Plaintiff’s car was struck by a school activity bus transporting students and school staff to an extracurricular event. Plaintiff brought this action before the North Carolina Industrial Commission pursuant to the Tort Claims Act to recover for alleged negligence by Randall Long, the bus driver and an employee of Charlotte-Mecklenburg Board of Education. The Commission granted the Board’s motion for summary judgment, concluding that the Commission lacked subject matter jurisdiction over Plaintiff’s claim because the claim did not fall within the parameters of N.C. Gen. Stat. 143-300.1, which confers jurisdiction upon the Commission to hear claims for the negligent operation of “school buses” and “school transportation service vehicles” when certain criteria are met. The court of appeals reversed. The Supreme Court reversed, holding that school activity buses are plainly excluded from section 143-300.1, and therefore, the Commission did not have jurisdiction in this case. View "Irving v. Charlotte-Mecklenburg Bd. of Educ." on Justia Law

by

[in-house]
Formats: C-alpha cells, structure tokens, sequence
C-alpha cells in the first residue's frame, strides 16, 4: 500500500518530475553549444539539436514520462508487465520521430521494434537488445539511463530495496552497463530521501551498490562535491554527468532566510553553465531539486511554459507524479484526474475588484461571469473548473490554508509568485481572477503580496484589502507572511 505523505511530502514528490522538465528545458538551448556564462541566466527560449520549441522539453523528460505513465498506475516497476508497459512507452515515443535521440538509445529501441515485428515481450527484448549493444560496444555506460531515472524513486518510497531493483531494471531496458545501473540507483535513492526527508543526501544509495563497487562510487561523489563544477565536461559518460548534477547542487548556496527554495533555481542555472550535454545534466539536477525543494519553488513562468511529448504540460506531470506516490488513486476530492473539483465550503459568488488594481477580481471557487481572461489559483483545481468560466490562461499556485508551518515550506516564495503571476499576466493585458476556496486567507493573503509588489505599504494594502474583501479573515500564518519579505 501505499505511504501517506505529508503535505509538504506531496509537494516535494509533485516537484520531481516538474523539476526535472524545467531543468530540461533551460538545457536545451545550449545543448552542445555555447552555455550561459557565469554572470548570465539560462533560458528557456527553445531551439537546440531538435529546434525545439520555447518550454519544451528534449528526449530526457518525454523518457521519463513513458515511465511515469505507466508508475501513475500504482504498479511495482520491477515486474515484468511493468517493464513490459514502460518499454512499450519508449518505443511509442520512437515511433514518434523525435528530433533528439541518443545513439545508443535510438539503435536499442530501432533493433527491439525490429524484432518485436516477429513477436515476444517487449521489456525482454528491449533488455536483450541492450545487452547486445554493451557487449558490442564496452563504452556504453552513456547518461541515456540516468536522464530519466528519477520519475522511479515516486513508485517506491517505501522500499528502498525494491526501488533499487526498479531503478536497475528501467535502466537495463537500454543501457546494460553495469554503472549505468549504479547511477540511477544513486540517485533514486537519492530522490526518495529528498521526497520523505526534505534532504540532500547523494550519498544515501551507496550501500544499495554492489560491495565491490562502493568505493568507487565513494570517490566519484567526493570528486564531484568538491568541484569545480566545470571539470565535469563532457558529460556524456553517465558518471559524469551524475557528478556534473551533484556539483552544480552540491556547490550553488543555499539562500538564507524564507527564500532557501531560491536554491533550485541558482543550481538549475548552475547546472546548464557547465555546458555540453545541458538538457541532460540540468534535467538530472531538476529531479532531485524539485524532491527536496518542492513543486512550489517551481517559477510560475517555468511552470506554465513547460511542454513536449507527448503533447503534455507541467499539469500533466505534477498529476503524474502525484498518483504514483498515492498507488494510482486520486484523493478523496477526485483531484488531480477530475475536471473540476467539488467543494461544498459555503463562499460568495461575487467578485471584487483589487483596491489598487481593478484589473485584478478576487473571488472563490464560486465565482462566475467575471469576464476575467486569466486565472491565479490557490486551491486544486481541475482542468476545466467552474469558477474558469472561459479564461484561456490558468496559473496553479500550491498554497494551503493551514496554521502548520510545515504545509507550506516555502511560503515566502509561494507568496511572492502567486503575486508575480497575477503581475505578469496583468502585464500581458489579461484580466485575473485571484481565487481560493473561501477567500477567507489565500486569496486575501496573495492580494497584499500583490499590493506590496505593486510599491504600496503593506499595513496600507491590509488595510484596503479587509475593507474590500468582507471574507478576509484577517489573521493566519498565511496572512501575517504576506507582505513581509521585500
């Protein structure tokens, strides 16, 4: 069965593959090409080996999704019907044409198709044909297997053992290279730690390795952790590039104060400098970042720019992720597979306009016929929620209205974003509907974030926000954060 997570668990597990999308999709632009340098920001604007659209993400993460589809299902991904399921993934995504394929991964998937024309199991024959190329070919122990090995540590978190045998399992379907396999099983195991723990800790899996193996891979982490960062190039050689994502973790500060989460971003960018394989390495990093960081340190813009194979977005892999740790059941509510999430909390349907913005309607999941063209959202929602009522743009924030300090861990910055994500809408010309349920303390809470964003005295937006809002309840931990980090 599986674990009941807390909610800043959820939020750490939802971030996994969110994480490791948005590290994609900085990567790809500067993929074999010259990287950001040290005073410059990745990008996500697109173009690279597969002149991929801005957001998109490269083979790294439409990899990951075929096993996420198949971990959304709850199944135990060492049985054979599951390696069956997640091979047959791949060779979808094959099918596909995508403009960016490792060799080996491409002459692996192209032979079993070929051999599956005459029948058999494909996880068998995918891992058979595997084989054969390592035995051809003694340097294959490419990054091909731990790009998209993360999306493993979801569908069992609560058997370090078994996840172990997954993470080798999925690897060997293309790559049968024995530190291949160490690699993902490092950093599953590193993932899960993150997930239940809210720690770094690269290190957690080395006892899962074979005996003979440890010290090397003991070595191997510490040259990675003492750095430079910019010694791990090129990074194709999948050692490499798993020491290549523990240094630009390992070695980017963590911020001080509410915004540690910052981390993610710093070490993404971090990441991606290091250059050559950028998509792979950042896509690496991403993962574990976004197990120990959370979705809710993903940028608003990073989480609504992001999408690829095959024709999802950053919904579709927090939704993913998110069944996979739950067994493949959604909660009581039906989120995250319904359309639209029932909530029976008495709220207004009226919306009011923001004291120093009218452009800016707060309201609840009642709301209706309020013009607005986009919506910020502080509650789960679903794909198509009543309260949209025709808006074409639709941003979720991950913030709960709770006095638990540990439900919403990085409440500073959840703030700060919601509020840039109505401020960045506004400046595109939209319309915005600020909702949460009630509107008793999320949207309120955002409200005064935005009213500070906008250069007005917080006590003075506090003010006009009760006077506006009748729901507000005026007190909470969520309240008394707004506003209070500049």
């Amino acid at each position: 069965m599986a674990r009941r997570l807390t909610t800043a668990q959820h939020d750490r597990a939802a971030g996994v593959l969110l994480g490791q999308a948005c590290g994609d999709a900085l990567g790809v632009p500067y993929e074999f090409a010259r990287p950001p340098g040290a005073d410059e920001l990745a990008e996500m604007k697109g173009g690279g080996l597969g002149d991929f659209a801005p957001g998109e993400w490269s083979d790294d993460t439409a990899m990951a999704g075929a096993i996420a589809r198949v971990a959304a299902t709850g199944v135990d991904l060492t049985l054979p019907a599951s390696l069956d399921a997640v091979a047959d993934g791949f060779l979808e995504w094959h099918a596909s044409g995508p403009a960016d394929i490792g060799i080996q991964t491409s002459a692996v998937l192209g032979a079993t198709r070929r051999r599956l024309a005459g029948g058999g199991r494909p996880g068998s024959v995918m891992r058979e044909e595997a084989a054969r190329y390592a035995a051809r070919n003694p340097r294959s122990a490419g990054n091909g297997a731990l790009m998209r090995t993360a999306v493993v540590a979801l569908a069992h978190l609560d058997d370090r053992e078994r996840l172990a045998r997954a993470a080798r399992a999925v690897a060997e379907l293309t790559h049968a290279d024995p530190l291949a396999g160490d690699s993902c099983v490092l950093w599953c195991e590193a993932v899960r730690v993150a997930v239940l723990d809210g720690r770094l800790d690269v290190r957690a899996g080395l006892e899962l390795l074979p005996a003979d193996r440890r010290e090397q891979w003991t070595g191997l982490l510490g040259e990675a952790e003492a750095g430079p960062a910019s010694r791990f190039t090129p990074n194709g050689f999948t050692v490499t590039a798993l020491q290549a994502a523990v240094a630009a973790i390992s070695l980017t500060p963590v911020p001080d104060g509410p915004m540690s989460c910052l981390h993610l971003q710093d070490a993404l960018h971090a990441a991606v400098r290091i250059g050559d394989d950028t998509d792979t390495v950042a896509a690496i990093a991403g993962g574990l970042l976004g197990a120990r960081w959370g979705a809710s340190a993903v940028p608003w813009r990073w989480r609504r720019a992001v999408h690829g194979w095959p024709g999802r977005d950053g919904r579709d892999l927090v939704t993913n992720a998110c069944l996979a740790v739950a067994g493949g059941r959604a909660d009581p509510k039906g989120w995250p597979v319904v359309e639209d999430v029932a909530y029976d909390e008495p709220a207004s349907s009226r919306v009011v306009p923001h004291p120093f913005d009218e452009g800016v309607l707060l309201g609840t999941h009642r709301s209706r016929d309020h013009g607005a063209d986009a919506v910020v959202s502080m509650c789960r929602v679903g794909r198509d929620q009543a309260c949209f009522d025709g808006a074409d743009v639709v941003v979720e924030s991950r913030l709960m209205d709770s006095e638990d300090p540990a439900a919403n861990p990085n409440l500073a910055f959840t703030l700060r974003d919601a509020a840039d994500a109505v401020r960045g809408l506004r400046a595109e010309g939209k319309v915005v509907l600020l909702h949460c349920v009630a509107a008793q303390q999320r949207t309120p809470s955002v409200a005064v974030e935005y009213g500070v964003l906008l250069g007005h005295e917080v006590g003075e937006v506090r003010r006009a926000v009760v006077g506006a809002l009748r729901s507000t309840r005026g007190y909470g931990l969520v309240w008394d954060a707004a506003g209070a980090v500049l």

Plaintiffs were individual investors in undeveloped real estate that purchased real property shortly before the collapse of the real estate market. In 2010, Plaintiffs commenced this action seeking to recover against a bank and its appraisers for their alleged participation in a scheme to defraud investors by artificially inflating property values. Specifically, Plaintiffs alleged that they would not have purchased the real property but for faulty appraisal information and that the bank should have disclosed the inflating appraised property values to them. The trial court granted Defendants’ motion to dismiss on the basis that Plaintiffs did not receive the appraisals at the time of their decisions to purchase. The Supreme Court affirmed, holding that because it was undisputed that Plaintiffs decided to purchase the investment properties without consulting an appraisal and obligated themselves to purchase the properties independent of the loan process, Defendants were entitled to dismissal of all claims. View "Arnesen v. Rivers Edge Golf Club & Plantation, Inc." on Justia Law